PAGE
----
Abnormal Cells Present in Blood Years before Leukemia Is Diagnosed
The Bottom Line
The Whole Story
Chronic lymphocytic leukemia (CLL) is a blood cancer that usually progresses slowly over many years. In this disease, abnormal white blood cells, called B-cells, accumulate in the blood and the bone marrow. The lymph nodes, spleen, and other organs may also be affected. Although CLL is the most common form of leukemia in adults in Western countries, little is known about what causes the disease or how it develops.
Previous research has shown that individuals with an abnormal condition known as monoclonal B-cell lymphocytosis (MBL) have a higher risk of developing CLL than people without this condition. In MBL, small groups of genetically identical B-cells (called clones) develop whose outer-surface proteins are similar to proteins found on CLL cells. MBL is found more often in family members of CLL patients than in the general population, and this condition has been suggested to be a precursor to CLL. However, many questions have remained about the connection between MBL and CLL, such as whether CLL is always preceded by MBL or whether CLL can develop in the absence of MBL.
To investigate these questions, a team that included researchers from the National Cancer Institute, the Food and Drug Administration, and other institutions used data from a group of more than 77,000 people who were participating in a large national study, the nationwide Prostate, Lung, Colorectal and Ovarian (PLCO) Cancer Screening Trial. These individuals were all free of cancer when they entered the study, but 129 of them subsequently developed CLL. For 45 of the patients with CLL, the researchers were able to obtain stored cryopreserved blood samples that had been collected up to 6.4 years before the diagnosis of CLL. Using sophisticated laboratory techniques, the researchers detected MBL in the prediagnostic blood samples of 44 of these patients.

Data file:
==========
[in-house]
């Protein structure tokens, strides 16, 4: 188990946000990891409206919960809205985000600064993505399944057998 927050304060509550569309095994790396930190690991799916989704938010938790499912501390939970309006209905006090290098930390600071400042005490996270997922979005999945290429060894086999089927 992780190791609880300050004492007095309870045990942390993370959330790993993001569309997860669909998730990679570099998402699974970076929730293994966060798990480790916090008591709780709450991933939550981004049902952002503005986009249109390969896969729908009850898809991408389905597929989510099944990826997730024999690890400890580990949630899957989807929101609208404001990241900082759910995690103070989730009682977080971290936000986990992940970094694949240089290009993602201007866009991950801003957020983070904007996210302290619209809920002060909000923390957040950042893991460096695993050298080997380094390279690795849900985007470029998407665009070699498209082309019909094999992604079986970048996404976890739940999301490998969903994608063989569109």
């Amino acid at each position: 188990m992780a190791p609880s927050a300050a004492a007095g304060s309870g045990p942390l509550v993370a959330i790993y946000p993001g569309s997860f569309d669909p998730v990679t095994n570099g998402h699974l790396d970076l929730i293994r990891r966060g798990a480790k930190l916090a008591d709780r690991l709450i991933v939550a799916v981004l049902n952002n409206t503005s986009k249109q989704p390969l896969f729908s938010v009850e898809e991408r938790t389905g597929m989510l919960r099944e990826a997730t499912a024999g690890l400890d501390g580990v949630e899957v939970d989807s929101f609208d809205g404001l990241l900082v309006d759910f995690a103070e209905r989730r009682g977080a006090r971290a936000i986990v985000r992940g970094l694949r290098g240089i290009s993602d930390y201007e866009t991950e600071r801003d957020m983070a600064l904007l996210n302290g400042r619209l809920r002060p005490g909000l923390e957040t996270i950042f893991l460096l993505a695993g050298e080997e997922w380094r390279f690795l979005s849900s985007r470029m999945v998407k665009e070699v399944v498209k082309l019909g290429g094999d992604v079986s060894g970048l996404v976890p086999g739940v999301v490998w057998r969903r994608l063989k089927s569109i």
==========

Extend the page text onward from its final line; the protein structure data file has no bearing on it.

"Our findings indicate that MBL is present in virtually all CLL patients prior to full-blown disease," said lead author Ola Landgren, M.D., Ph.D., of NCI's Center for Cancer Research. "This important discovery provides novel insights into the natural history of CLL and will open new fields of investigation for understanding its causes." The risk of developing CLL for individuals with MBL appears to be low--on average, it is estimated that each year, only about one percent of them will develop CLL requiring initiation of therapy, he noted.
The researchers note that their results do not suggest that people should be routinely screened for MBL outside of a clinical trial or a population-based screening study. Nevertheless, according to coauthor Neil Caporaso, M.D., from NCI's Division of Cancer Epidemiology and Genetics, "identifying and studying MBL will provide insight that is not available when studying CLL itself. An important and unanswered question is what causes some individuals with MBL to progress to CLL while others remain disease free. Investigating MBL may help us to determine early risk factors for the disease and allows us to identify the precise molecular changes that occur in these cells that cause them to transform into CLL."
The work underscores the importance of studying family history and progression of disease. Evaluating members of cancer-prone families has been key to identifying and characterizing MBL; current work focuses on trying to identify molecular markers and environmental influences that predict risk and genes that influence CLL development.
The report of this study was published in the New England Journal of Medicine in February 2009.
More summaries of selected scientific advances from NCI-supported research are available at http://www.cancer.gov/aboutnci/servingpeople/advances.